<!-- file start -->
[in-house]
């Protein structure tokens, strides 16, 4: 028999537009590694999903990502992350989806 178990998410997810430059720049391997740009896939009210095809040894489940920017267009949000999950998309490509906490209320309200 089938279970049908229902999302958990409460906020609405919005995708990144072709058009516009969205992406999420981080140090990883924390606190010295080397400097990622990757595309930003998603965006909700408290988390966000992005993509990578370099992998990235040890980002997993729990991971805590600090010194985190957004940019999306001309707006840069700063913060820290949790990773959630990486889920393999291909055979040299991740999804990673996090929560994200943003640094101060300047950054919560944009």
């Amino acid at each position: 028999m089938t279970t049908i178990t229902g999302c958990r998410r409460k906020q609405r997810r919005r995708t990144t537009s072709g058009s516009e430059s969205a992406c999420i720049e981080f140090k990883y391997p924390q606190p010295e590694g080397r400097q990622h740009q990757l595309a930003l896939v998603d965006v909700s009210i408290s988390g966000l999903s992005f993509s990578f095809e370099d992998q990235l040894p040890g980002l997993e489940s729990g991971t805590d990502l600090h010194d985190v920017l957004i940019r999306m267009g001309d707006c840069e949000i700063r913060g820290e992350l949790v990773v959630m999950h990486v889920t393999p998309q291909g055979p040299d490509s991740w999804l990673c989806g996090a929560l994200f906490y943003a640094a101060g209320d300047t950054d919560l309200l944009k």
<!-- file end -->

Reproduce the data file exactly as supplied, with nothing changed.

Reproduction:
[in-house]
């Protein structure tokens, strides 16, 4: 028999537009590694999903990502992350989806 178990998410997810430059720049391997740009896939009210095809040894489940920017267009949000999950998309490509906490209320309200 089938279970049908229902999302958990409460906020609405919005995708990144072709058009516009969205992406999420981080140090990883924390606190010295080397400097990622990757595309930003998603965006909700408290988390966000992005993509990578370099992998990235040890980002997993729990991971805590600090010194985190957004940019999306001309707006840069700063913060820290949790990773959630990486889920393999291909055979040299991740999804990673996090929560994200943003640094101060300047950054919560944009």
């Amino acid at each position: 028999m089938t279970t049908i178990t229902g999302c958990r998410r409460k906020q609405r997810r919005r995708t990144t537009s072709g058009s516009e430059s969205a992406c999420i720049e981080f140090k990883y391997p924390q606190p010295e590694g080397r400097q990622h740009q990757l595309a930003l896939v998603d965006v909700s009210i408290s988390g966000l999903s992005f993509s990578f095809e370099d992998q990235l040894p040890g980002l997993e489940s729990g991971t805590d990502l600090h010194d985190v920017l957004i940019r999306m267009g001309d707006c840069e949000i700063r913060g820290e992350l949790v990773v959630m999950h990486v889920t393999p998309q291909g055979p040299d490509s991740w999804l990673c989806g996090a929560l994200f906490y943003a640094a101060g209320d300047t950054d919560l309200l944009k």